Uh-oh... looks like any benefits of moderate alcohol consumption may not extend to the brain, at least in men. A recent study found that moderate alcohol consumption over the course of a 30 years was associated with increased odds of hippocampal atrophy (brain damage in the hippocampus of the brain) - when compared to abstainers. Hippocampal atrophy causes memory problems and affects spatial navigation, and is also an early characteristic of Alzheimer's disease and other dementias. This result occurred in a dose dependent fashion - meaning the more that was drunk regularly, the more the atrophy in that area of the brain.
The heavier drinkers (when compared to abstainers) also had a faster decline in verbal skills ('verbal fluency") and changes in the white matter of the brain (specifically "corpus callosum microstructure"). There was no protective effect of light drinking when compared to abstainers (the 2 groups had similar results). **However, the researchers also reported: "The hippocampal atrophy associations we found in the total sample were replicated in men alone but not in women." Note: there were few women in the study (only 103 out of 527 studied) and even fewer were "heavy" drinkers (14 women), but one wonders - why not? Why didn't women drinkers have these brain changes?**
So how much did the moderate drinkers drink? They really didn't drink that much, but there were different groups: the abstainers (less than 1 unit of alcohol a week), “light” drinking was between 1 and <7 units, “moderate” drinking as 7 to <14 units a week for women and 7 to <21 units for men, and the heavier drinkers - those that drank more units per week, for an average of 30 units a week. What is a "unit" of alcohol? A medium glass of wine has about two units of alcohol, and so does a pint of ordinary strength beer or lager. Thus the male moderate drinkers drank about a medium glass of wine or a beer each night, and maybe a little extra on the weekends. (In other words, not that much.) And the heaviest drinkers had a little more than two medium glasses of wine or two beers every night of the week, plus a little more on weekends.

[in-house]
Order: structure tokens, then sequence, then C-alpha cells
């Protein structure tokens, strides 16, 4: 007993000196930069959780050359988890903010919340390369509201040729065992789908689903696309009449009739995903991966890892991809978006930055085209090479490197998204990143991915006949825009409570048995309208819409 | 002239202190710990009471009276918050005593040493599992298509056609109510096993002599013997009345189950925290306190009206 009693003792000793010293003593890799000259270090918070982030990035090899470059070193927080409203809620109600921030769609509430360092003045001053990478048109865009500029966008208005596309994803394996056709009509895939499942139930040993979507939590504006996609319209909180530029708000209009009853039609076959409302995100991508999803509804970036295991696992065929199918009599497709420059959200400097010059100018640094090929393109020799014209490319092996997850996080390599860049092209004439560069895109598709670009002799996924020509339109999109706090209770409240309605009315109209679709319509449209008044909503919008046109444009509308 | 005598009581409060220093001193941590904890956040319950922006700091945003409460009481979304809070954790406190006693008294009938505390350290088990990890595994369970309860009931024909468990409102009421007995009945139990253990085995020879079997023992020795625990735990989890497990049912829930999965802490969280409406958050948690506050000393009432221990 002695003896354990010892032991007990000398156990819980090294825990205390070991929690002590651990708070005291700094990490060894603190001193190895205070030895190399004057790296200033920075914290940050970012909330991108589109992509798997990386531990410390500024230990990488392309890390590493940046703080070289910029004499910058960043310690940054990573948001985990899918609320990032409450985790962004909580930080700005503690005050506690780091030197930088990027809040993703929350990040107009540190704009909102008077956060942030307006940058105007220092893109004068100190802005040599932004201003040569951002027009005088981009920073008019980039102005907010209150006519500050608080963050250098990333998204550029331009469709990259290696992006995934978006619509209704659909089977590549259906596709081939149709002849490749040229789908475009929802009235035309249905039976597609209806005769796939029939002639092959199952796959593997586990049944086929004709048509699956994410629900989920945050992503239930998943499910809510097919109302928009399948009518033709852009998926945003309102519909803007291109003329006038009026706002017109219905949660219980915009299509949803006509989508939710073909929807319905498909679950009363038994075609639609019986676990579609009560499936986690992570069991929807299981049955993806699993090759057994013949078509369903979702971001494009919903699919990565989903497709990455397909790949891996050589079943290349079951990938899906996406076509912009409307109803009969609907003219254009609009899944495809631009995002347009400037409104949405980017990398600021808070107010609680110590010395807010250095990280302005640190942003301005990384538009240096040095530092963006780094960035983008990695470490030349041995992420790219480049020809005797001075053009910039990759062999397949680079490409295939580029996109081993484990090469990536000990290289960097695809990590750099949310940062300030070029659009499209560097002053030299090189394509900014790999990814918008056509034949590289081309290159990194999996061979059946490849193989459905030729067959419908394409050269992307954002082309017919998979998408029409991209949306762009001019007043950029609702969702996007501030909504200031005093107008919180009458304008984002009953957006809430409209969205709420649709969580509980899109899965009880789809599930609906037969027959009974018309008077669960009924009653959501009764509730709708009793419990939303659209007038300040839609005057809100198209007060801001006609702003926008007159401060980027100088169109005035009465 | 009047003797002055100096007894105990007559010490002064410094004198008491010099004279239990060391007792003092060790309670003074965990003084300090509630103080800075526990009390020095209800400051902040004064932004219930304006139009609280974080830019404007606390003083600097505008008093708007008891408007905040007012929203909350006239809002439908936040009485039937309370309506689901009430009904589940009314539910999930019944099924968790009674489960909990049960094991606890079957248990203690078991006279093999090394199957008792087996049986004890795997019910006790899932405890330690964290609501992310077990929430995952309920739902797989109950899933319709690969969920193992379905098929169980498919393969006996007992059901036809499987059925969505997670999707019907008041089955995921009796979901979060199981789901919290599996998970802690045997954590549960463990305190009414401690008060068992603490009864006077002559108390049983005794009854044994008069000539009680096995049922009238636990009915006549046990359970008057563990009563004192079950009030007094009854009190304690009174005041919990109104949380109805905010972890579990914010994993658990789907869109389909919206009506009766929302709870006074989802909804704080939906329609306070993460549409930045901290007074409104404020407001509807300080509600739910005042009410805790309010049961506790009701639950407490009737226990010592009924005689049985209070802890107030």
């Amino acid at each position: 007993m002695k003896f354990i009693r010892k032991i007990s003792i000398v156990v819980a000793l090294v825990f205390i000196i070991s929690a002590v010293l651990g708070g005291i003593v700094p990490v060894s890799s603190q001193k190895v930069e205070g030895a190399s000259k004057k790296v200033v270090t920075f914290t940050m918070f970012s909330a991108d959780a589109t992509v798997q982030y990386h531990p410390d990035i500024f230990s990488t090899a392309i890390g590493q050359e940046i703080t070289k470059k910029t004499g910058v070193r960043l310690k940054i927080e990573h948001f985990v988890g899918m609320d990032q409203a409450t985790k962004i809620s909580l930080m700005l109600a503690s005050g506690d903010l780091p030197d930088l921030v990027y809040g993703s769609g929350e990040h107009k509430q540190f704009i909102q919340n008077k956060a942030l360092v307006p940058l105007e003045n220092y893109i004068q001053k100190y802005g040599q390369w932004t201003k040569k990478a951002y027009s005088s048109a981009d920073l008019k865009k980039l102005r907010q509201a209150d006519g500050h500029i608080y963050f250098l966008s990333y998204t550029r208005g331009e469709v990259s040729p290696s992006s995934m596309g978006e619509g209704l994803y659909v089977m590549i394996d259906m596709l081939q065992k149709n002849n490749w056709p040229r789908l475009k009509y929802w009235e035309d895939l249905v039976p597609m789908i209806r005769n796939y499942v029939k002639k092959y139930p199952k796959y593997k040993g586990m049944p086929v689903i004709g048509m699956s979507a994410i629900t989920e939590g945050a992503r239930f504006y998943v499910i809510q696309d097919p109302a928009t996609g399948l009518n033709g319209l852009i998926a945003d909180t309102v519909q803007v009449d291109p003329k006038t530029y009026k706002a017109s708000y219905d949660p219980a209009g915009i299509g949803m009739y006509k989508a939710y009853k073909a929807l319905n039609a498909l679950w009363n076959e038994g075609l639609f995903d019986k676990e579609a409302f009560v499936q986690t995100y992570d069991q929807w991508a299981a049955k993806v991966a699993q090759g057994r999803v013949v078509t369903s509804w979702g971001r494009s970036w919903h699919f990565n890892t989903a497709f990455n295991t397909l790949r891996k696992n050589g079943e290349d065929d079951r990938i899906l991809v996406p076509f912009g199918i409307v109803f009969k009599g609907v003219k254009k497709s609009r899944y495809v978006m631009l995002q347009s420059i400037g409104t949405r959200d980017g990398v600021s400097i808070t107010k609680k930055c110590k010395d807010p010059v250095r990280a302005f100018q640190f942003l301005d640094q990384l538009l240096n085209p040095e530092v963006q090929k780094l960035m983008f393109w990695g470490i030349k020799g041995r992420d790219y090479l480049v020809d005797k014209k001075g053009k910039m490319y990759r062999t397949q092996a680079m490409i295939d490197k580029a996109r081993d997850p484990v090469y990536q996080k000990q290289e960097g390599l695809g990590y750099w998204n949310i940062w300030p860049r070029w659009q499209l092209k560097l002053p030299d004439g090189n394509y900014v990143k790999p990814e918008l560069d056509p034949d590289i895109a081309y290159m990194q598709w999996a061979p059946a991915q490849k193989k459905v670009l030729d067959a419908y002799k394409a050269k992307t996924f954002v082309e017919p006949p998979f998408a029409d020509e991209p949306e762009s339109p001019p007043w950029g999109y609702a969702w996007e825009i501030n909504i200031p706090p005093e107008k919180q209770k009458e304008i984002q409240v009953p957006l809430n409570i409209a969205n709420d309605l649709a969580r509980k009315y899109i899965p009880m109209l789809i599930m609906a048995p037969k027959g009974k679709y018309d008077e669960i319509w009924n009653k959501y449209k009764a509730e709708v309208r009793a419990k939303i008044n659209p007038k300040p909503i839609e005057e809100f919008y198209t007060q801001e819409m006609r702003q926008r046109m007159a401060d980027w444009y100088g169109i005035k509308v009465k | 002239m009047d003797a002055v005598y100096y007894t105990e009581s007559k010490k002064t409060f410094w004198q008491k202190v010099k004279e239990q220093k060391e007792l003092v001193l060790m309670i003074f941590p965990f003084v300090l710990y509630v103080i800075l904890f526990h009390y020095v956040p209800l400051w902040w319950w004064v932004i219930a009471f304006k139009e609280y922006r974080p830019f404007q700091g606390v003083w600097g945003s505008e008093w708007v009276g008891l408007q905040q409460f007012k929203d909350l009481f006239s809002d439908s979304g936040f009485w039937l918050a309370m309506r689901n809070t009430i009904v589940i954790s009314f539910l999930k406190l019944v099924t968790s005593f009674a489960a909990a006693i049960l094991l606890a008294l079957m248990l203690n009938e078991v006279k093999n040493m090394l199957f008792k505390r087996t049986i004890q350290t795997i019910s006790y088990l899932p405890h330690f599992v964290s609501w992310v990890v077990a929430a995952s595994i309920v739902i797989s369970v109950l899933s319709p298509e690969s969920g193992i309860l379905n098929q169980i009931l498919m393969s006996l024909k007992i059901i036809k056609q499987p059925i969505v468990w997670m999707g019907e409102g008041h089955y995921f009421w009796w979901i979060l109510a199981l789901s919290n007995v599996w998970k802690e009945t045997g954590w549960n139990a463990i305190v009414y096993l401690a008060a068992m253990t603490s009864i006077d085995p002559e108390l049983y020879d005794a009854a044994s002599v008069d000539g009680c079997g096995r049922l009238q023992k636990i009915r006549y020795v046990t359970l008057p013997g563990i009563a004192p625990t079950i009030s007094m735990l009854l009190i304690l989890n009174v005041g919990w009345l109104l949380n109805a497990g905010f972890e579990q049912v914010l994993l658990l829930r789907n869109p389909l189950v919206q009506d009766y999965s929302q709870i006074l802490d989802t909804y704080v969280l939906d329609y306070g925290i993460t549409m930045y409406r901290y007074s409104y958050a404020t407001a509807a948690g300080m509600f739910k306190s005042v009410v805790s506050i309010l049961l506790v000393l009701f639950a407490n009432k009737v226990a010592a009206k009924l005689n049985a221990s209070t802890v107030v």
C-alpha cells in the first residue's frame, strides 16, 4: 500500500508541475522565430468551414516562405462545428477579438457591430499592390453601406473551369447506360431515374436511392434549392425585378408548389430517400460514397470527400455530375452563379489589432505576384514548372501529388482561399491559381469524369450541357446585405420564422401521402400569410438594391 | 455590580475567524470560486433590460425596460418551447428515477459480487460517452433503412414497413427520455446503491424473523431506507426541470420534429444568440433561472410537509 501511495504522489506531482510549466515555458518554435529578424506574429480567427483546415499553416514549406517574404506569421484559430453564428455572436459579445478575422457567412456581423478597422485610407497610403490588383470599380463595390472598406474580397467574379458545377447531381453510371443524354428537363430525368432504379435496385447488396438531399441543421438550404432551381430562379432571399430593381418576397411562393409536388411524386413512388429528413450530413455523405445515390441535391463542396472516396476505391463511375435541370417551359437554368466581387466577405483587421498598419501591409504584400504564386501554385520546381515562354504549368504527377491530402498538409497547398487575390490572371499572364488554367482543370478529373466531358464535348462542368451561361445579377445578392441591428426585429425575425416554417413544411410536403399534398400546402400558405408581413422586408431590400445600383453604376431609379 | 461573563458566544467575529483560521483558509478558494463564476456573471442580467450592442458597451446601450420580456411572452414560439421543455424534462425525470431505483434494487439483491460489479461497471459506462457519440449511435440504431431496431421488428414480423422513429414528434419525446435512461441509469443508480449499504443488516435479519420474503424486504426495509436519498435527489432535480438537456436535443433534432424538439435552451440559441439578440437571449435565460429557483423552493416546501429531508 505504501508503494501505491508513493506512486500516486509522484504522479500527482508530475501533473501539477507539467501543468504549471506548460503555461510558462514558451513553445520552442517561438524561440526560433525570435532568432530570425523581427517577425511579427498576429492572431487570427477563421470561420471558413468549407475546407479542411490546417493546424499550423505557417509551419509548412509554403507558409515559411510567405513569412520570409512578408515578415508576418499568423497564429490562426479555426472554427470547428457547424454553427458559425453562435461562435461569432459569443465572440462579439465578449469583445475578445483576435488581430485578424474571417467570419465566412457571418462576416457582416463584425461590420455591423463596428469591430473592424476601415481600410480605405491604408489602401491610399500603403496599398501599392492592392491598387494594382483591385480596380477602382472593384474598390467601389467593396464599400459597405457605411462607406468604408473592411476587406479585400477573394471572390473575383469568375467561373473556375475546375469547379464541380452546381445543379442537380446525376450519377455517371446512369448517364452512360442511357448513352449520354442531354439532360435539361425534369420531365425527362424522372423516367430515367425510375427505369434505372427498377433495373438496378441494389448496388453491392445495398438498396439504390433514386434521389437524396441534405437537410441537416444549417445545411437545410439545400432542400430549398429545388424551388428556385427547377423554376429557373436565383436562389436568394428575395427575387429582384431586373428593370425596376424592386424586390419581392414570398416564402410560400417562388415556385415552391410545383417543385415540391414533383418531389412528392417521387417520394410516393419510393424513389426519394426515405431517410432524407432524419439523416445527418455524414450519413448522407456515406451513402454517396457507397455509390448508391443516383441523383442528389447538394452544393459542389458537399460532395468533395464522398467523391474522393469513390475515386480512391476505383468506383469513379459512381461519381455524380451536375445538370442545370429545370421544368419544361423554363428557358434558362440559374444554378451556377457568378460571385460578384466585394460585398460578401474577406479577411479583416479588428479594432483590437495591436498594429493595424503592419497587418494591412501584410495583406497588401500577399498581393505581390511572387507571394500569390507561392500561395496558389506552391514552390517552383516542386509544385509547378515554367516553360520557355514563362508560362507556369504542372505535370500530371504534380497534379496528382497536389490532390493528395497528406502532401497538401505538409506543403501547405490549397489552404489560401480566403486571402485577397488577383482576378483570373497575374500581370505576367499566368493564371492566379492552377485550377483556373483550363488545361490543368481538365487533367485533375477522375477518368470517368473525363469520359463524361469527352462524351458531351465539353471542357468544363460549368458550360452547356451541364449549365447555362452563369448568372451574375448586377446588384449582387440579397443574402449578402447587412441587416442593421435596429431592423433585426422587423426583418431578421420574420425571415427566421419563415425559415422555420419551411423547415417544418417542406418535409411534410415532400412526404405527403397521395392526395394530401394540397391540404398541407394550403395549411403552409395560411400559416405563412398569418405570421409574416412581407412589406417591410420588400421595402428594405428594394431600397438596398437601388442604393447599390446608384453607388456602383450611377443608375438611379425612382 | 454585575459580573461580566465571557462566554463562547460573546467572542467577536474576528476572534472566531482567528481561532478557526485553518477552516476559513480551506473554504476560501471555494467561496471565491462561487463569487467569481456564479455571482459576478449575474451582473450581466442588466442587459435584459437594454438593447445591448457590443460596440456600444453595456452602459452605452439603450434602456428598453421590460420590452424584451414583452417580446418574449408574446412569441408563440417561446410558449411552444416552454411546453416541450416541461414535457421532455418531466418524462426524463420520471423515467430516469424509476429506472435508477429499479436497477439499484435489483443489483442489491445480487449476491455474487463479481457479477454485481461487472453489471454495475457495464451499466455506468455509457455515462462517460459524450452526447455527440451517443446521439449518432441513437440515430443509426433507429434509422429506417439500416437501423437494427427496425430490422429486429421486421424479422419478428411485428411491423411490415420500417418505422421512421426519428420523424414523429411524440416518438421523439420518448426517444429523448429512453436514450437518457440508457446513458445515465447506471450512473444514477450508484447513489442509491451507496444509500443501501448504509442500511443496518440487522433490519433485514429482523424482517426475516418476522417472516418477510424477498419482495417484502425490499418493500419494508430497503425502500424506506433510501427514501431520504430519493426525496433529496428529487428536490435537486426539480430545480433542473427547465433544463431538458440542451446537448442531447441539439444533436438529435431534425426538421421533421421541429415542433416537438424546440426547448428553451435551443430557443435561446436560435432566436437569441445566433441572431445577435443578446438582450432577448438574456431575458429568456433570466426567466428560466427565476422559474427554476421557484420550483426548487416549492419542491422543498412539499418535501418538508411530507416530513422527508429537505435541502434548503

What do the results mean? The researchers said that they don't have any evidence linking the brain changes they saw on the MRI brain scans to any negative general cognitive effects, but they did lose more "language fluency" with time. (They gave the people various tests.) The abstainer group (37 people) was very small - perhaps other lifestyle factors (e.g., nutrition) may be playing a part in the results. Also, if people under-reported actual alcohol consumption - then it would throw off the results. While studies show that drinking can increase cancer risk, other studies have found that moderate drinkers seem to live longer than abstainers. From Medical Xpress:
Alcohol consumption, even at moderate levels, is associated with increased risk of adverse brain outcomes and steeper decline in cognitive (mental) skills, finds a study published by The BMJ today. Heavy drinking is known to be associated with poor brain health, but few studies have examined the effects of moderate drinking on the brain—and results are inconsistent. So a team of researchers based at the University of Oxford and University College London set out to investigate whether moderate alcohol consumption has a beneficial or harmful association—or no association at all—with brain structure and function.
They used data on weekly alcohol intake and cognitive performance measured repeatedly over 30 years (1985-2015) for 550 healthy men and women who were taking part in the Whitehall II study. This study is evaluating the impact of social and economic factors on the long term health of around 10,000 British adults. Participants had an average age of 43 at the start of the study and none were alcohol dependent. Brain function tests were carried out at regular intervals and at the end of the study (2012-15), participants underwent an MRI brain scan.... After adjusting for these confounders, the researchers found that higher alcohol consumption over the 30 year study period was associated with increased risk of hippocampal atrophy - a form of brain damage that affects memory and spatial navigation.
While those consuming over 30 units a week were at the highest risk compared with abstainers, even those drinking moderately (14-21 units per week) were three times more likely to have hippocampal atrophy compared with abstainers. There was no protective effect of light drinking (up to 7 units per week) over abstinence.
Higher consumption was also associated with poorer white matter integrity (critical for efficient cognitive functioning) and faster decline in language fluency (how many words beginning with a specific letter can be generated in one minute). But no association was found with semantic fluency (how many words in a specific category can be named in one minute) or word recall. The authors point out that this is an observational study, so no firm conclusions can be drawn about cause and effect, and say some limitations could have introduced bias. [Original study.]